Ugo Bernasconi was born in Buenos Aires in 1874, but moved with his family to Olgiate Comasco as a child. After his classical studies in Milan, he attended engineering courses at the University of Pavia, dropping out after only a year. What really attracted him was painting, which he began to practice as a self-taught artist in the 1990s, during which time he travelled extensively between Rome, Turkey, Greece, Palestine and Argentina.
The influence of Carrière and Lombard Scapigliatura: a misty and melancholic painting
He then stopped in Paris in 1899 and stayed there for six years, as it was in the French city that Bernasconi’s real training took place. He attended the Académie Julien and above all the studio of Eugène Carrière, from whom he inherited many elements such as the use of brown tones, the dusty and evanescent rendering of the brushstroke, the predilection for melancholic and tormented portraits of Symbolist inspiration.
A constant feeling of misty haziness surrounds Bernasconi’s figures, which are almost always painted in monochrome, a technique that gives the paintings a sense of mystery and drama. His poetics are therefore not only derived from Cerrière, but also from examples closer to the reality of Lombardy: first of all the Scapigliatura, and then the Divisionism of Morbelli and Grubicy, but not without the colourism of Piccio.
The intimate and domestic dimension
Perhaps also thanks to these examples, he moved on from an almost monochrome phase to one characterised by a more varied palette, as can be seen in the paintings of the 1920s. His first solo exhibition at the Galleria Pesaro in Milan dates back to 1922, where he exhibited about ninety works. Among them are Convalescent, Feverish, Girl writing, Flowering tree, Casino at the Pincio, Lioncello, Young girl at lace-making, Embroiderer, Sisters, Maternal group and The old woman.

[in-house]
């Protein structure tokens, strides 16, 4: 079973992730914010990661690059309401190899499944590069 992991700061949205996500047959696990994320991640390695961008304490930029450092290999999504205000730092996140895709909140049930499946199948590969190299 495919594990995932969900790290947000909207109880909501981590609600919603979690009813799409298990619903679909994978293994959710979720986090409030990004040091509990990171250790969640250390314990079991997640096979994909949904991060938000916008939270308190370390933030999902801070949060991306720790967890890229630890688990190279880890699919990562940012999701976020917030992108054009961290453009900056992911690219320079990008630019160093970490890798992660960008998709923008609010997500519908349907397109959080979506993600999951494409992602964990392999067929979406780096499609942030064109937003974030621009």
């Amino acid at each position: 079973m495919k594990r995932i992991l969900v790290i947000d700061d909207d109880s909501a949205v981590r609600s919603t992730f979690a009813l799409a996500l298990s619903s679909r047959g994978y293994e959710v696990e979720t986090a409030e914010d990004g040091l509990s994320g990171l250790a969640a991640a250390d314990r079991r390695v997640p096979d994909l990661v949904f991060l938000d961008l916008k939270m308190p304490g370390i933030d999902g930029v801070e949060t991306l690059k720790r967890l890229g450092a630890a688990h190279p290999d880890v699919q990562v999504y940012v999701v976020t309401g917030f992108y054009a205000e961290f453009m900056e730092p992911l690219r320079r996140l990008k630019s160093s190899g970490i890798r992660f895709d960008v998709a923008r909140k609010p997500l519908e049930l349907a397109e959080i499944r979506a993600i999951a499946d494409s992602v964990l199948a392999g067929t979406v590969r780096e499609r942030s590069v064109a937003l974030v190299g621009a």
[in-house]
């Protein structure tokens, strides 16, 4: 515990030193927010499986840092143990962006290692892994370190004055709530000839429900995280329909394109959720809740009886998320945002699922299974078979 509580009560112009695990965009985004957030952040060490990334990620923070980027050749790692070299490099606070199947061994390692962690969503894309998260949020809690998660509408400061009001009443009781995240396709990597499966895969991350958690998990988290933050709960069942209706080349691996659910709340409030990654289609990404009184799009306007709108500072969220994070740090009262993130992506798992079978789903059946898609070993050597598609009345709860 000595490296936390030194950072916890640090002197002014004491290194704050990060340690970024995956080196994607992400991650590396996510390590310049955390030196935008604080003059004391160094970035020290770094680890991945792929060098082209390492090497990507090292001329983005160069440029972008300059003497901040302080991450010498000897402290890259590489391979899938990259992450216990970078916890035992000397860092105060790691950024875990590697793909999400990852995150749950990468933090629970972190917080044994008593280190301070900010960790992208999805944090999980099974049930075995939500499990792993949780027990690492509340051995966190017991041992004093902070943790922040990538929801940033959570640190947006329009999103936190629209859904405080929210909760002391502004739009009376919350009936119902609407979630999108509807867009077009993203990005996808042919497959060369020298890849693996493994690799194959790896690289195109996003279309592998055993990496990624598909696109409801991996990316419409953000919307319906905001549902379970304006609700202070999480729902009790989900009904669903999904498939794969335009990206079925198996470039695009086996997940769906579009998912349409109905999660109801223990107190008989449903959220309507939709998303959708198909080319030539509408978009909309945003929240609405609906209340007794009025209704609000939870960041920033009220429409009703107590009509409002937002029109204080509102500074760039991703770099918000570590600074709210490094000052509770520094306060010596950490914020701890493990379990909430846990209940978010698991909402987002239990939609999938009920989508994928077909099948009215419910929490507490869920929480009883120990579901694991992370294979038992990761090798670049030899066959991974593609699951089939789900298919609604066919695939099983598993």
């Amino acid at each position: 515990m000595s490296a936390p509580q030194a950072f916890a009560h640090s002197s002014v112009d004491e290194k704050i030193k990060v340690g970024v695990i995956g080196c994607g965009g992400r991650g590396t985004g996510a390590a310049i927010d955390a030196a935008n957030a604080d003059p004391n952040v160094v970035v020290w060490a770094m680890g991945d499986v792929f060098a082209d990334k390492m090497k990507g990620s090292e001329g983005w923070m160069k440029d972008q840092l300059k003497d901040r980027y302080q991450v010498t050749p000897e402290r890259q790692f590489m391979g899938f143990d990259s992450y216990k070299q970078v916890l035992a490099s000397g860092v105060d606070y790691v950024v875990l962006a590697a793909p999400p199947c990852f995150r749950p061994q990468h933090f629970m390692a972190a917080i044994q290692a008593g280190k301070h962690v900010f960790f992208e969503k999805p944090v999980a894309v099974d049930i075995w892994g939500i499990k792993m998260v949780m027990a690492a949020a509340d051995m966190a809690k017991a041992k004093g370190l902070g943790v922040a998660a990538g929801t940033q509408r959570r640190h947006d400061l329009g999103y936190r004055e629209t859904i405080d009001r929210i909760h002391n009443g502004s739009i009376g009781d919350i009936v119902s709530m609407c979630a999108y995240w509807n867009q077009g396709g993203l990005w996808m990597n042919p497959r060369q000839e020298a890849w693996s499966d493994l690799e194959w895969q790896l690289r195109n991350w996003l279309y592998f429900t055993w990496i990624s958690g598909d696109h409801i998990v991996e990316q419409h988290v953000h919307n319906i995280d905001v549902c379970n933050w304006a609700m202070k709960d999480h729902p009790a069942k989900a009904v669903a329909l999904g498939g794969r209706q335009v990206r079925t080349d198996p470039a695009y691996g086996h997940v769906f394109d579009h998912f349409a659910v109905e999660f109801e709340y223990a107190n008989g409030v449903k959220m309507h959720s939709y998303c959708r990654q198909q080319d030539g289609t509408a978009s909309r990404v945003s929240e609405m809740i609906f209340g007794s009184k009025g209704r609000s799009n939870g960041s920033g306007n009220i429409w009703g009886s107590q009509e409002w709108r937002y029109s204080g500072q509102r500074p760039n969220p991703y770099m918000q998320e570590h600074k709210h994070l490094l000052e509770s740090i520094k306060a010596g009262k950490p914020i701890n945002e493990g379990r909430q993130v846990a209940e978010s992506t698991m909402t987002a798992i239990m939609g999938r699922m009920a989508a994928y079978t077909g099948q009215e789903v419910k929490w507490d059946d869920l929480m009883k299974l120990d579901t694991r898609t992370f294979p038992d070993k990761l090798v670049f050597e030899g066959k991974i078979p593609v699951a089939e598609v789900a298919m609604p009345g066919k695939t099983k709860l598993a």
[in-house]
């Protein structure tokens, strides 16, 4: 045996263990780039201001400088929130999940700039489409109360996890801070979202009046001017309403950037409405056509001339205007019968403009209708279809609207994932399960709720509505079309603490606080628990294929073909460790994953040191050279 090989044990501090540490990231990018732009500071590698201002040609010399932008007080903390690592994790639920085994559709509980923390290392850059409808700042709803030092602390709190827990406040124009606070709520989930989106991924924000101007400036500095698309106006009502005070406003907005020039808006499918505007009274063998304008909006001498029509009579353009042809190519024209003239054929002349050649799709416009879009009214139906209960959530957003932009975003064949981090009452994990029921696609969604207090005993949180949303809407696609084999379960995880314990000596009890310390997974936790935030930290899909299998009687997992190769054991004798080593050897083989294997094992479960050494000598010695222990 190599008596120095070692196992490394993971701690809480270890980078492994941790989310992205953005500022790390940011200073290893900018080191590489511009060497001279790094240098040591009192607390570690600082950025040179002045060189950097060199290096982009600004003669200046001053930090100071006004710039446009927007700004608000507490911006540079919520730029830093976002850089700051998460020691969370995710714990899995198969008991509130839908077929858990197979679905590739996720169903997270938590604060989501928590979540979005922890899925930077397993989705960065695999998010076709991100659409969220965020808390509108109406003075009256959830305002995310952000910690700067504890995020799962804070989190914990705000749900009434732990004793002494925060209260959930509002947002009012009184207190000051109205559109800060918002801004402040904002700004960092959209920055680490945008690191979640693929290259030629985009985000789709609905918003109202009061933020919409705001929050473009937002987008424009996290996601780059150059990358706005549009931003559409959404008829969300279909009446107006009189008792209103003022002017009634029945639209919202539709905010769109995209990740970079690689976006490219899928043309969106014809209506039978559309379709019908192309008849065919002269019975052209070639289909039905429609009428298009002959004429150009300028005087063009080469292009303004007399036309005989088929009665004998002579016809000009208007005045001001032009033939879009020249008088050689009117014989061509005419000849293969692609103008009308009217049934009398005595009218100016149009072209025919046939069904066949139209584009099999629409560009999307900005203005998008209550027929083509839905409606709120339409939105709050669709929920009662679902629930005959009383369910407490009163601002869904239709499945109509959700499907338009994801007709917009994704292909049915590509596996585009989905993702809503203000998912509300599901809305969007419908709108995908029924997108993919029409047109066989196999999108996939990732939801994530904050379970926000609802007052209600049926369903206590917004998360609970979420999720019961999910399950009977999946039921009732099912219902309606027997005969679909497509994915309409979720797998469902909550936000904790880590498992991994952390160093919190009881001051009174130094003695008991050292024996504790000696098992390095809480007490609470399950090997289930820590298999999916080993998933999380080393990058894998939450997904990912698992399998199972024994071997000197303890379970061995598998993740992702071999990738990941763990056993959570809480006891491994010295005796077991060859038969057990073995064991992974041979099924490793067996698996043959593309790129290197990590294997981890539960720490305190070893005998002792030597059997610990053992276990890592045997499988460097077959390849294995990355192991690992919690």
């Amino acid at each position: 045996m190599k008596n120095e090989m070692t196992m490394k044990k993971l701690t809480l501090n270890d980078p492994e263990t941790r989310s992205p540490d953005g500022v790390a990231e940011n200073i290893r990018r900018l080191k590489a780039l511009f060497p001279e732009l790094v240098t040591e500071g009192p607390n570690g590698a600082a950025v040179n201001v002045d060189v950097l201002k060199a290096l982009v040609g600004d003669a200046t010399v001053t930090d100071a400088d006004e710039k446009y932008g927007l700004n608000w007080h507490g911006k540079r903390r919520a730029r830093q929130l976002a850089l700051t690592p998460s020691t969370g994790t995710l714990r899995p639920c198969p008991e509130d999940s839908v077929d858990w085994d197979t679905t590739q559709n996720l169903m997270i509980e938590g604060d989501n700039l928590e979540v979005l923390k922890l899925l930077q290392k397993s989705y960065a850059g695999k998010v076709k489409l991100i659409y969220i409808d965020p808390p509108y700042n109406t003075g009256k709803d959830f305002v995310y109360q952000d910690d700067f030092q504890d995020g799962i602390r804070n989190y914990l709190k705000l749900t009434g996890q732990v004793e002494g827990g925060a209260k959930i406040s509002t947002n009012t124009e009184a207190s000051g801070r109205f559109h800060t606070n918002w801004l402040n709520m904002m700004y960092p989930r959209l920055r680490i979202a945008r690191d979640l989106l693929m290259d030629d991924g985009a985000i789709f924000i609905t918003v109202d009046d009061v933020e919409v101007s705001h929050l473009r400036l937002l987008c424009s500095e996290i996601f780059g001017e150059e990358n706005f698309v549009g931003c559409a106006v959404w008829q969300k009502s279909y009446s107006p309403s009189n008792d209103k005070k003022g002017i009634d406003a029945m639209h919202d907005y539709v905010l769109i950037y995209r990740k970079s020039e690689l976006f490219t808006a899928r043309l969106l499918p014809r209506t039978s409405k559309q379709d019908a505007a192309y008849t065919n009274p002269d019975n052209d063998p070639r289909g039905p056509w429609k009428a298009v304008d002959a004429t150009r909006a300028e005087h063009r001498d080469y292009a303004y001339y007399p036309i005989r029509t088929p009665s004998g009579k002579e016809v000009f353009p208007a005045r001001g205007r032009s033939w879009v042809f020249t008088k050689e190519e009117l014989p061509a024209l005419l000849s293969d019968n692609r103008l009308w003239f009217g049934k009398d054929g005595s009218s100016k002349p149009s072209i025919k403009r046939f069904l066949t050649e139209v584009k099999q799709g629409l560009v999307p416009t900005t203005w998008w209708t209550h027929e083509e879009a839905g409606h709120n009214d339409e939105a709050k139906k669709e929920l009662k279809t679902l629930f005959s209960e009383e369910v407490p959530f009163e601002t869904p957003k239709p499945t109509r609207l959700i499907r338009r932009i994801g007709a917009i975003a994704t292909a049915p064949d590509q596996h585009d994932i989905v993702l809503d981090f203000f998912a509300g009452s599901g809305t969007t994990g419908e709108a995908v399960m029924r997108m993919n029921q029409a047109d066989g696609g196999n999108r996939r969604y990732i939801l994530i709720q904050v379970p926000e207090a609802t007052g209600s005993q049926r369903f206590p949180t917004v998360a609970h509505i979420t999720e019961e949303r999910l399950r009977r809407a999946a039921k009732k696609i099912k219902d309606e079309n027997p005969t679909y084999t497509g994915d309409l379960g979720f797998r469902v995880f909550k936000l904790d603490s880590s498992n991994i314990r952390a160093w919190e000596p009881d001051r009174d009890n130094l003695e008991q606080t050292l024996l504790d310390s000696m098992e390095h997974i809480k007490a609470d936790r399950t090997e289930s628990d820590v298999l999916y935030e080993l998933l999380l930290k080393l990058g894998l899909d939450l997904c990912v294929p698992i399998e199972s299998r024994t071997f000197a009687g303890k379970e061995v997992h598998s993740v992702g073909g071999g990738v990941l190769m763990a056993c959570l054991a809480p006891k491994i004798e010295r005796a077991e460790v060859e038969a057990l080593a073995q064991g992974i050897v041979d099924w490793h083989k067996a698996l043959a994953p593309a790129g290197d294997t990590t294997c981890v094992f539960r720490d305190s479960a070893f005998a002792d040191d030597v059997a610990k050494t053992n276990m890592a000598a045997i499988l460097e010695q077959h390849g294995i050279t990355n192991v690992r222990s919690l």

An intimate and meditative dimension permeates these paintings that bring him increasing success, especially when, in the wake of the return to order currents, his figures become more volumetric, without ever officially adhering to the Novecento.
However, he took part in the exhibitions of Sarfatti’s group in 1926 and 1929 and in their international shows. He took part in the 1926 Biennale with the two landscapes City and Snow, and sent Feverish Child and Lake in the Morning to the 1928 Biennale. He sent Laughing Portrait and The Fields to the first Quadriennale in Rome, and in 1939 he took part in the first exhibition of the “Corrente” group and in the Bergamo Award.
During these years, he lived in Cantù, in Brianza, the main place of inspiration for his intense and melancholic canvases. Readers in Pink, White Cyclamen, Little Girl with Primroses, Embroiderer in Blue, Seated Girl and Face of an Adolescent appeared at the Quadriennale in 1939, together with thirty-three other works exhibited in a room dedicated to Bernasconi. At the Bergamo Award he presented Castel Baradello and Sunrise in Brianza.
He continued to paint until the 1950s, leaving in his works a constant sense of deep introspection, which also corresponds to the painter’s literary and critical activity. The last edition of a critical text on Arturo Tosi dates back to 1944. He died in Cantù in 1960.